Communities and Local Government have published an update on the new infrastructure levy which has been designed to give local authorities extra resources to invest in vital infrastructure facilities, and to give developers greater certainty about their role and contribution.
Currently developers and councils have to negotiate individual planning agreements for each new project. As a consequence only a minority of developments have contributed to the infrastructure such as public services and social infrastructure to support the developments, which range from parks and roads to schools and hospitals.
The Levy will be a new charge which local authorities in England and Wales will be empowered, but not required, to charge on most types of new development in their area. CIL charges will be based on simple formulae which relates the size of the charge to the size and character of the development paying it. The proceeds of the levy will be spent on local and sub-regional infrastructure to support the development of the area.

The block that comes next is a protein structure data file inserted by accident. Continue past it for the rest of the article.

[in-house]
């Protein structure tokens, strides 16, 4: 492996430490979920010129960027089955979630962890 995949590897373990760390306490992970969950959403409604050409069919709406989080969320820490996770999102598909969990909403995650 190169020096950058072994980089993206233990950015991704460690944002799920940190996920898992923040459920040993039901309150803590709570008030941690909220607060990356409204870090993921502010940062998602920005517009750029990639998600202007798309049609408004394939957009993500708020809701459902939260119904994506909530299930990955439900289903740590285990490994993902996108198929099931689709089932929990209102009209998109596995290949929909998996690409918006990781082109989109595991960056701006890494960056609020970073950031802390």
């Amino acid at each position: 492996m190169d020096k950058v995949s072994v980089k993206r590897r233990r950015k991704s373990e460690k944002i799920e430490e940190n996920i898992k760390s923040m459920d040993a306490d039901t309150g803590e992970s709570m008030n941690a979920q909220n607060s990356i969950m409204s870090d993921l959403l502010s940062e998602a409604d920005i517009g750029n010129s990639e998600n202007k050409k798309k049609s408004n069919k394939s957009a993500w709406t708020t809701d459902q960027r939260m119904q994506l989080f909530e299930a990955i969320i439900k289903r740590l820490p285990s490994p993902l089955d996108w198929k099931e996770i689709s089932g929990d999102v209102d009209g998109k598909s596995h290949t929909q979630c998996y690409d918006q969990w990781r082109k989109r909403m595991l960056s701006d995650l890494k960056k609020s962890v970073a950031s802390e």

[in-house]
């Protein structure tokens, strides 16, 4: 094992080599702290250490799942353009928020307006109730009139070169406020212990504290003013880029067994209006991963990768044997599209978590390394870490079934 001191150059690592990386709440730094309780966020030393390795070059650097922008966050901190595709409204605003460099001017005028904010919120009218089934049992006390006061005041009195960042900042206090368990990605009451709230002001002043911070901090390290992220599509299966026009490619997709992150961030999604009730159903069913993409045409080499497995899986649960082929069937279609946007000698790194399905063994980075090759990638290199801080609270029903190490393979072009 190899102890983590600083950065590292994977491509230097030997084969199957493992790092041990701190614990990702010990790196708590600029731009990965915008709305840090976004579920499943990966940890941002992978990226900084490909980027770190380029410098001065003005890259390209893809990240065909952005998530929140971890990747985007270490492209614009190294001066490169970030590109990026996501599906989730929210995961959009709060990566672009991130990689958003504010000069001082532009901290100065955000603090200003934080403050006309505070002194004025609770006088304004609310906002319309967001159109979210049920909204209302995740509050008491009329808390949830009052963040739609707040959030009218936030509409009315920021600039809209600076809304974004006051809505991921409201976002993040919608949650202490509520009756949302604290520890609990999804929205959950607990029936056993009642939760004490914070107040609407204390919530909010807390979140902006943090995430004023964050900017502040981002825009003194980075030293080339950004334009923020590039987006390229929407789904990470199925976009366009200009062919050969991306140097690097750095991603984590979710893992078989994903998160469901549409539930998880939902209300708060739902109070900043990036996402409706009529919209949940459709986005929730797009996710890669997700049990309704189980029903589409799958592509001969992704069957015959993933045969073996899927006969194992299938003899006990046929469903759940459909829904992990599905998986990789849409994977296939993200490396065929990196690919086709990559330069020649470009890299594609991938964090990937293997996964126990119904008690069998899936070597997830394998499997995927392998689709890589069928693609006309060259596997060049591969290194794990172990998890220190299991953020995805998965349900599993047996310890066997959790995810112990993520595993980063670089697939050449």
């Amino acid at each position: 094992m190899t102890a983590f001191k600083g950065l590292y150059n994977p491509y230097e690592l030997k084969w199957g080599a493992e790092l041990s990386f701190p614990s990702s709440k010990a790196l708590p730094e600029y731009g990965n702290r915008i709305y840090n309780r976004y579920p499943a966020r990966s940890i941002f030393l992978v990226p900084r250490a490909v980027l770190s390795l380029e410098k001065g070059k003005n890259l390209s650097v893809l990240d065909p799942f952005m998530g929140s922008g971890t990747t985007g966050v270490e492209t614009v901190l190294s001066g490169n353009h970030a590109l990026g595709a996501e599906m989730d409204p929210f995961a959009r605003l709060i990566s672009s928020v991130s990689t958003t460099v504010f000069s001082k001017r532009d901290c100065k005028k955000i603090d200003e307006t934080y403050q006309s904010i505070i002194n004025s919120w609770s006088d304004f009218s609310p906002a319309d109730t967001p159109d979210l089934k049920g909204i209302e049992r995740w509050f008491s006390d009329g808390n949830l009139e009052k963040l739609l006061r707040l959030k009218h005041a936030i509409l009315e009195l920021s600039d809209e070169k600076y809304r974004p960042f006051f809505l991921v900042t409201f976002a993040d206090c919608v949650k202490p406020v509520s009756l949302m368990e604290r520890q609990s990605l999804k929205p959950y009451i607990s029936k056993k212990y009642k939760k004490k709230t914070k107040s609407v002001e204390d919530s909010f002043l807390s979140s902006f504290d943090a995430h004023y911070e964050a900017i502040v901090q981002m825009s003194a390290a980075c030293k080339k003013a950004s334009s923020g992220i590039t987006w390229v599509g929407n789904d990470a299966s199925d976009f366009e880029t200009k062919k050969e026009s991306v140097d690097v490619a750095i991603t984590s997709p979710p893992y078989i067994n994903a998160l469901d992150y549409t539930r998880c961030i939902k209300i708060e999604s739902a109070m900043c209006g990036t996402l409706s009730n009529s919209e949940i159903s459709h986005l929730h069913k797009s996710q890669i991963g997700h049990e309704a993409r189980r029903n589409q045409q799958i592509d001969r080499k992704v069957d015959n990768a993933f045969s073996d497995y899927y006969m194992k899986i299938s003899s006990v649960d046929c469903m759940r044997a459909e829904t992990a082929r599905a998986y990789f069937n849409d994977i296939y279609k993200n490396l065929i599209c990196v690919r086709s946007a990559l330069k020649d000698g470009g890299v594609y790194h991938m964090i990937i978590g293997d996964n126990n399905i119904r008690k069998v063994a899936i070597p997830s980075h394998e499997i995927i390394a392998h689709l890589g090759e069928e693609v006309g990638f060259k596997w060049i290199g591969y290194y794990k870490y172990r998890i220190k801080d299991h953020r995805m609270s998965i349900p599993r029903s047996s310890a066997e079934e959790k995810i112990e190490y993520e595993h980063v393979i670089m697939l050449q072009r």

The CIL is expected initially to raise hundreds of millions of pounds of extra funding per year towards the infrastructure that local communities need. While it will make a significant contribution to infrastructure provision, core public funding will continue to bear the main burden, and local authorities will need to utilise CIL alongside other funding streams to deliver infrastructure plans locally.
The publication is available from DCLG.